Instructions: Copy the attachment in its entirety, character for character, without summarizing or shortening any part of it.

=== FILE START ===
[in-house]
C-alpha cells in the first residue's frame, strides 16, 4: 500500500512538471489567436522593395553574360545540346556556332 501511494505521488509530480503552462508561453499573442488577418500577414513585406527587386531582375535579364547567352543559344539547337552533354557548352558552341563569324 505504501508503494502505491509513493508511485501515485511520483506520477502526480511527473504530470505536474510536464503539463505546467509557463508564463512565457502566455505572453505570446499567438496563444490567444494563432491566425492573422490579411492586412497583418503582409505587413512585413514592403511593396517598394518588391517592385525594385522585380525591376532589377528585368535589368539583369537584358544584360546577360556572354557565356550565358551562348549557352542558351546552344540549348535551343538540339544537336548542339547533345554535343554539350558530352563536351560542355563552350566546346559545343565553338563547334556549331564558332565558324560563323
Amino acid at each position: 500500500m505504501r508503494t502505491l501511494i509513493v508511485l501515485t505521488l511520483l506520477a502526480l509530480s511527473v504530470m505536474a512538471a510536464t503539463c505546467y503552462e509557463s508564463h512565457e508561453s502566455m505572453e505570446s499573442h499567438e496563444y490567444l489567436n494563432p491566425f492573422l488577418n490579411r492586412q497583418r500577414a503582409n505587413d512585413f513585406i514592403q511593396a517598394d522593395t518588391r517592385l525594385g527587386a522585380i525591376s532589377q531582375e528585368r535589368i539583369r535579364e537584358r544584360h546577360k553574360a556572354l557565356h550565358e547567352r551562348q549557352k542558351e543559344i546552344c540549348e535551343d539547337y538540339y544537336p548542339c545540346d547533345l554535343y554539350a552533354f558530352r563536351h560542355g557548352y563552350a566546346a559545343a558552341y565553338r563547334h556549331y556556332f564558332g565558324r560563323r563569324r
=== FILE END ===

[in-house]
C-alpha cells in the first residue's frame, strides 16, 4: 500500500512538471489567436522593395553574360545540346556556332 501511494505521488509530480503552462508561453499573442488577418500577414513585406527587386531582375535579364547567352543559344539547337552533354557548352558552341563569324 505504501508503494502505491509513493508511485501515485511520483506520477502526480511527473504530470505536474510536464503539463505546467509557463508564463512565457502566455505572453505570446499567438496563444490567444494563432491566425492573422490579411492586412497583418503582409505587413512585413514592403511593396517598394518588391517592385525594385522585380525591376532589377528585368535589368539583369537584358544584360546577360556572354557565356550565358551562348549557352542558351546552344540549348535551343538540339544537336548542339547533345554535343554539350558530352563536351560542355563552350566546346559545343565553338563547334556549331564558332565558324560563323
Amino acid at each position: 500500500m505504501r508503494t502505491l501511494i509513493v508511485l501515485t505521488l511520483l506520477a502526480l509530480s511527473v504530470m505536474a512538471a510536464t503539463c505546467y503552462e509557463s508564463h512565457e508561453s502566455m505572453e505570446s499573442h499567438e496563444y490567444l489567436n494563432p491566425f492573422l488577418n490579411r492586412q497583418r500577414a503582409n505587413d512585413f513585406i514592403q511593396a517598394d522593395t518588391r517592385l525594385g527587386a522585380i525591376s532589377q531582375e528585368r535589368i539583369r535579364e537584358r544584360h546577360k553574360a556572354l557565356h550565358e547567352r551562348q549557352k542558351e543559344i546552344c540549348e535551343d539547337y538540339y544537336p548542339c545540346d547533345l554535343y554539350a552533354f558530352r563536351h560542355g557548352y563552350a566546346a559545343a558552341y565553338r563547334h556549331y556556332f564558332g565558324r560563323r563569324r